lwise: My question is ,what is the fixed charge meant for,so if I dont use electricity at all for a month,I must pay a fixed charge.Haba,this is stealing by trick.
^
Perfect question
Re: Understanding Electricity Tariffs Paid By Consumers In Nigeria by asala1: 3:44pm On Jan 08, 2014
Polio: To my knowledge and coming from my experience working in the supply and distribution streams of various organisations in the UK energy sector, the “fixed price” or "fixed charge" energy tariff means that your unit rates stay at one price for the duration of the plan you choose or is on offer. This can range from one to three years.

Fixed price does not mean that you pay the same regardless of your energy usage.

The biggest draw of fixed price/charge plans is that you’re protected if your energy supplier raises its prices — but fixed price energy can also be more expensive than the cheapest energy tariffs, and sometimes includes a cancellation fee.

I am not sure how things will work in Nigeria, i expect issues that will probably smoothen out over time if they stakeholders are keen on success stories on all fronts.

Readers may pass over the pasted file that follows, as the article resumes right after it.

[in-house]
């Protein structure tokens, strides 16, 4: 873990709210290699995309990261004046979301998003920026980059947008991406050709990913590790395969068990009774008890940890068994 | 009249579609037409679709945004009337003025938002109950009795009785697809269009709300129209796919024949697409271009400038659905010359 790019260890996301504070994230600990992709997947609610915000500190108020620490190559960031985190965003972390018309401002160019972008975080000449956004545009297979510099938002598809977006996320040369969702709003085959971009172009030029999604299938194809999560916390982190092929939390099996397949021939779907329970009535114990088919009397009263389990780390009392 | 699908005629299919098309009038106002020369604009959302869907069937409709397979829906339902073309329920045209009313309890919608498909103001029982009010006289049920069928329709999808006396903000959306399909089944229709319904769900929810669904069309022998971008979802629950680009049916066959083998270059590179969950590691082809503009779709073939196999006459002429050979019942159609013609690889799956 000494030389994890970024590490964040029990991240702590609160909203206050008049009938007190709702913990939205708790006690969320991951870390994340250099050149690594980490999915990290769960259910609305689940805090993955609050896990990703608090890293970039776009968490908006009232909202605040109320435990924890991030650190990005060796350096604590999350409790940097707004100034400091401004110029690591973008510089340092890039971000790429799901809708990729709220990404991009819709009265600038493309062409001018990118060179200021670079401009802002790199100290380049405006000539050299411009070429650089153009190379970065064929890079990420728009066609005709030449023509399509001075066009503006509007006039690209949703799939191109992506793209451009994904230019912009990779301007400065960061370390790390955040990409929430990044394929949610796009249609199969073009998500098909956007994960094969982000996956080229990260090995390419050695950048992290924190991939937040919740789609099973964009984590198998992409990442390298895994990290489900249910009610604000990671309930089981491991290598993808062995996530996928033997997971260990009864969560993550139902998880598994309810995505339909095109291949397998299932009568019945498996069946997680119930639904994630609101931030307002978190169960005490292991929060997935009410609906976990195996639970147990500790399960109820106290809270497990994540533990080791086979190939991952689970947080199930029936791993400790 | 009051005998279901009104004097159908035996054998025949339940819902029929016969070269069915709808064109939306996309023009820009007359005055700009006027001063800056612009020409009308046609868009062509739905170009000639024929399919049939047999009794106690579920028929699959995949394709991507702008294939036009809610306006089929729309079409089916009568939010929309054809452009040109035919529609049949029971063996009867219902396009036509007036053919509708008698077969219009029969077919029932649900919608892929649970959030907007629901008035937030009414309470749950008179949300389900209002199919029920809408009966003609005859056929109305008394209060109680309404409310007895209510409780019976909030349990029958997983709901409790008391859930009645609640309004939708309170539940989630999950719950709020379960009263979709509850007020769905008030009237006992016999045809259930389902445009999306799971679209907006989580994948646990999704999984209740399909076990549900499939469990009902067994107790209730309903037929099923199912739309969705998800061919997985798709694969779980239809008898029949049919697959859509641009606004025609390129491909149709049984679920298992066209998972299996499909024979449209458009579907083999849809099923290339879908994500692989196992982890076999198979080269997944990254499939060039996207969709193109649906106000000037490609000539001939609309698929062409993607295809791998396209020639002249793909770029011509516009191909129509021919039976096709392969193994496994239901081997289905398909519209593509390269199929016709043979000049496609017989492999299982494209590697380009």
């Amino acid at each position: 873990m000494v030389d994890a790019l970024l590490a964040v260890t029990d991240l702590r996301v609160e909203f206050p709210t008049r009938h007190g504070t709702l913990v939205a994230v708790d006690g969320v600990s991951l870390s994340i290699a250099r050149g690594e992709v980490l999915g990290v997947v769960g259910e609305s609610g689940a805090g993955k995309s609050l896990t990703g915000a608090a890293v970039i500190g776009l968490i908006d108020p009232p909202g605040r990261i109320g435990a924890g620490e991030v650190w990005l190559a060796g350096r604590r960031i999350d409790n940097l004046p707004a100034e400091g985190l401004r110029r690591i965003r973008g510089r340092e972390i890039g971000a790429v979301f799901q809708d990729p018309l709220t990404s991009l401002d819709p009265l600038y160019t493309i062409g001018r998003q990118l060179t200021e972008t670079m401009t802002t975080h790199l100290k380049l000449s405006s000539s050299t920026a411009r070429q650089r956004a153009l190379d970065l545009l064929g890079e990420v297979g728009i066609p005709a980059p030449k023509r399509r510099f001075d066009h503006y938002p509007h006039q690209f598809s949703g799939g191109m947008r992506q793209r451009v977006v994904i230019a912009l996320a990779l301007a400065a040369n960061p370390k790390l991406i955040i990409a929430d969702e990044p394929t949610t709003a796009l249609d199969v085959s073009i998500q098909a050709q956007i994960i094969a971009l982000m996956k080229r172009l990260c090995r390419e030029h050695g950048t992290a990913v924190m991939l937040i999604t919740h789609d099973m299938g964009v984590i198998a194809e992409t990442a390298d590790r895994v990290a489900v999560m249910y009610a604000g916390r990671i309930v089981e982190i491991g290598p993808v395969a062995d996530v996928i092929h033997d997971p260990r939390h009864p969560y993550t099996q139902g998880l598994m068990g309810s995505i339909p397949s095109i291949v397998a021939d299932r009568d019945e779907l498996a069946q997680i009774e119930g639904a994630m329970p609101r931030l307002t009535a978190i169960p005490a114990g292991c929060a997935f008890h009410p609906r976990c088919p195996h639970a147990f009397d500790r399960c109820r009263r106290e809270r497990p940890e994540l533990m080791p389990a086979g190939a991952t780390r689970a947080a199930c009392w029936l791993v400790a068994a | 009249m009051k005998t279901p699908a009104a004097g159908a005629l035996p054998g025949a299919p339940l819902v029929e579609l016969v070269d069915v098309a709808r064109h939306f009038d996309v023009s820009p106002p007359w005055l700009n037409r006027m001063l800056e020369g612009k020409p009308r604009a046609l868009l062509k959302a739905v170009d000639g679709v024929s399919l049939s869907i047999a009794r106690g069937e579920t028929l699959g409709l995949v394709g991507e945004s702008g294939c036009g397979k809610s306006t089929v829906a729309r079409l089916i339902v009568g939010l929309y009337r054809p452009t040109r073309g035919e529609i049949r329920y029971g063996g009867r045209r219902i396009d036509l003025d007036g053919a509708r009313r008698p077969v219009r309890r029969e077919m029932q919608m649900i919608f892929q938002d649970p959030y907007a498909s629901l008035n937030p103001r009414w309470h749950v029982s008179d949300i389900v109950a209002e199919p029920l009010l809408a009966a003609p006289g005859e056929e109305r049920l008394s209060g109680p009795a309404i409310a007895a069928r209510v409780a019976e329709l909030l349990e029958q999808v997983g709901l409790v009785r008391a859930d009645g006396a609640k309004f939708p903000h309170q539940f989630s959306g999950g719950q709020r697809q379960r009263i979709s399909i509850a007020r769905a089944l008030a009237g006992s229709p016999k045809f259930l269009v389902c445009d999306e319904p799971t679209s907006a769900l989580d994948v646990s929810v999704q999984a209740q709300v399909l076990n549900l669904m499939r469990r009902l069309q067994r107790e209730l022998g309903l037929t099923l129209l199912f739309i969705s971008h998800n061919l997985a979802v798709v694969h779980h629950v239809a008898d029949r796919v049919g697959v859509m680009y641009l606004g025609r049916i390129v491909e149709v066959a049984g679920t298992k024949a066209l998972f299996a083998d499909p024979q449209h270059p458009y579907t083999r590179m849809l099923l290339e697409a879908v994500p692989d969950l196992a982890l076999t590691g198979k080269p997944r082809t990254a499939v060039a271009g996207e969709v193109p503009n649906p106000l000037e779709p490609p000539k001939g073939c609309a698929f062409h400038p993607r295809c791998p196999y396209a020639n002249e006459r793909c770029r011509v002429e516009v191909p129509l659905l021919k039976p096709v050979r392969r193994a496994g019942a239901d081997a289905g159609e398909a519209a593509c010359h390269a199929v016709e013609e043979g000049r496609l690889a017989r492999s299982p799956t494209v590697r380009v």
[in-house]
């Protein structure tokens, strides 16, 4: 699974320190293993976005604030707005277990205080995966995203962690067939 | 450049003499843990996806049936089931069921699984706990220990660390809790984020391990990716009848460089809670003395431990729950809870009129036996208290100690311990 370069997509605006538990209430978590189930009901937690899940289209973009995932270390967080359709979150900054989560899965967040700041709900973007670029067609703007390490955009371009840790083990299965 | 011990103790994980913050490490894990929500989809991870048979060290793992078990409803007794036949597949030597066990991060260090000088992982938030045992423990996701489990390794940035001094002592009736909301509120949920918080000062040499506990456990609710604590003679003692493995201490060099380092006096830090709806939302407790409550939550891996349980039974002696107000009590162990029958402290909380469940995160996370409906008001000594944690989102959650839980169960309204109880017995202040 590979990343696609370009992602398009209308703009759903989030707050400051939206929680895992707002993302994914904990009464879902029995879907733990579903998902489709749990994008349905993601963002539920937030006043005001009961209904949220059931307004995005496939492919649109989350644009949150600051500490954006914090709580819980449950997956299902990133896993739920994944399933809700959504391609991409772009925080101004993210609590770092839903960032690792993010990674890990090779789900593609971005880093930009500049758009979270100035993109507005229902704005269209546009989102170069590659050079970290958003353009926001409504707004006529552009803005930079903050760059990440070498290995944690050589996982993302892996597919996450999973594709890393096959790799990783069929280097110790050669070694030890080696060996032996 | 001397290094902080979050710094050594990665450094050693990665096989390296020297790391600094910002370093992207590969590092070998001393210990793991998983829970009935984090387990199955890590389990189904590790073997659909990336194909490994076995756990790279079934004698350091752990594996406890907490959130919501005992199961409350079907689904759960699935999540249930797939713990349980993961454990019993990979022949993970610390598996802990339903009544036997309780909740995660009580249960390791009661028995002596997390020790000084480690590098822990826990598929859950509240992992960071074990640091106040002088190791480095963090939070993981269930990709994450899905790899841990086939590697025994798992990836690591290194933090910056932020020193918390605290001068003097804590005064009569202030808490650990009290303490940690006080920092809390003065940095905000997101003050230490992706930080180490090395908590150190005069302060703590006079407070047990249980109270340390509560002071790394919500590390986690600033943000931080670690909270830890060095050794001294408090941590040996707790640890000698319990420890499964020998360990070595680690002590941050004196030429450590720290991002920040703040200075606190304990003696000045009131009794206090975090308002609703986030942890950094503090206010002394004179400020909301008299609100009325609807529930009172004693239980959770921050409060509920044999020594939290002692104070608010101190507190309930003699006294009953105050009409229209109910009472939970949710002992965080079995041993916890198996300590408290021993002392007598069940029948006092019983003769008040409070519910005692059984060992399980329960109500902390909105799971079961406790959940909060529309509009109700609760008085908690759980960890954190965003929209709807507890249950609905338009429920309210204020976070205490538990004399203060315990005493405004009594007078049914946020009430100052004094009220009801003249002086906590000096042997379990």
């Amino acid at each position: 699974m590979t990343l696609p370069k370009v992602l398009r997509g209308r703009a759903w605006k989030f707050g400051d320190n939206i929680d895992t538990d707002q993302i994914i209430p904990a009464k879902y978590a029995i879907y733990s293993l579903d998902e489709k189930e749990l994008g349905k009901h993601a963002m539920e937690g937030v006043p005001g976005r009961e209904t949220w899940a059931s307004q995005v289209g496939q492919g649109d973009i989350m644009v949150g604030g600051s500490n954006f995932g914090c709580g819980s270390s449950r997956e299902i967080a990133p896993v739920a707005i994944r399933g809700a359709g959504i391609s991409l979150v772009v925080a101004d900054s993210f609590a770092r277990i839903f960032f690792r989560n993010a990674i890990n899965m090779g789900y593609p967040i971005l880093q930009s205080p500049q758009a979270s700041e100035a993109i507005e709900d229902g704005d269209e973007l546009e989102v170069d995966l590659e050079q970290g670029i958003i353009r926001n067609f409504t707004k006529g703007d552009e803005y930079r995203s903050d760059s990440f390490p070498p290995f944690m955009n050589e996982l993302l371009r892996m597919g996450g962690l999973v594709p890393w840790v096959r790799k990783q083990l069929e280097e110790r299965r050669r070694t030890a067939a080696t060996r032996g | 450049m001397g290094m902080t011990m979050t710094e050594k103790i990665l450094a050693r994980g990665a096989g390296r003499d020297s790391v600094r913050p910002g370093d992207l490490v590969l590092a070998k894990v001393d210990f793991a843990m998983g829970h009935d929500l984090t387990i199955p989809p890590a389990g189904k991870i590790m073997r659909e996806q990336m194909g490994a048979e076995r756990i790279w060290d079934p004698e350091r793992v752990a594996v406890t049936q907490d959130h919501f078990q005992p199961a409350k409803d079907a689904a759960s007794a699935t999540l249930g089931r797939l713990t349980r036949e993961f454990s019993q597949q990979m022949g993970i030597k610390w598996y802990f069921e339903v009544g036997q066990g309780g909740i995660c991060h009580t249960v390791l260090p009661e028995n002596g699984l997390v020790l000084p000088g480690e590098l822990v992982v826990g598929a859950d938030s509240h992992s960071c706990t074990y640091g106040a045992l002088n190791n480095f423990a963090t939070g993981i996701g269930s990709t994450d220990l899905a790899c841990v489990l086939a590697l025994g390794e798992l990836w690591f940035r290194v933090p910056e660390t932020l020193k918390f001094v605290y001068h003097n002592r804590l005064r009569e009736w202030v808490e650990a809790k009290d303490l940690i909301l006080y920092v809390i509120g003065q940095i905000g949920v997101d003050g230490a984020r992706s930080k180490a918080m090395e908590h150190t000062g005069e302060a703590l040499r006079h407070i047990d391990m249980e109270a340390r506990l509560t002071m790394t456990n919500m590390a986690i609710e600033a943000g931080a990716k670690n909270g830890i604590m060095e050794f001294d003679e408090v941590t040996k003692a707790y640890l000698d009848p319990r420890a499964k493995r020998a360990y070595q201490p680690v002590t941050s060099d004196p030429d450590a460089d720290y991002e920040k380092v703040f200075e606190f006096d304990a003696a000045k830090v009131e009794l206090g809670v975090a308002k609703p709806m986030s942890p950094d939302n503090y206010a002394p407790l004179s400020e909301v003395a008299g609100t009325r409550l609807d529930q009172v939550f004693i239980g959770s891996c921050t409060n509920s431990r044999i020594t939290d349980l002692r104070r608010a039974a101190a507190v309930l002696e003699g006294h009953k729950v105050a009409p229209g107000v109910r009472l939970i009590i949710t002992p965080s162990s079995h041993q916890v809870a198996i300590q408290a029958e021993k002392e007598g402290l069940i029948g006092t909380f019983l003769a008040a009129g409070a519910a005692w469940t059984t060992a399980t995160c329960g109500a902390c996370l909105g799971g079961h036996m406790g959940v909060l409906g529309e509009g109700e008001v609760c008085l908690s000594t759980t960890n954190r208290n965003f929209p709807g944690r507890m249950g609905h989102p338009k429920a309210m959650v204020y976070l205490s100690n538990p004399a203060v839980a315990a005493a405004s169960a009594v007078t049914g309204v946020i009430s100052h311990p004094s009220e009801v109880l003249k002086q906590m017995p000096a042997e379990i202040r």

Here in Nigeria, we pay fixed charges for meter maintenance regardless of your energy usage. You have to pay the cumulative fixed changes even if you don't use electricity for 1 year. This is fraud!
Re: Understanding Electricity Tariffs Paid By Consumers In Nigeria by Polio: 3:52pm On Jan 08, 2014
asala1:

Here in Nigeria, we pay fixed charges for meter maintenance regardless of your energy usage. You have to pay the cumulative fixed changes even if you don't use electricity for 1 year. This is fraud!

Whaaaat?! Insane shocked
Re: Understanding Electricity Tariffs Paid By Consumers In Nigeria by Swiftboy(m): 4:32pm On Jan 08, 2014
If this disco no fit make us dance in the light...we must ask the government to stop them in their tracks! Which one we dey now?monkey dey work,baboon dey chop! #nonesense angry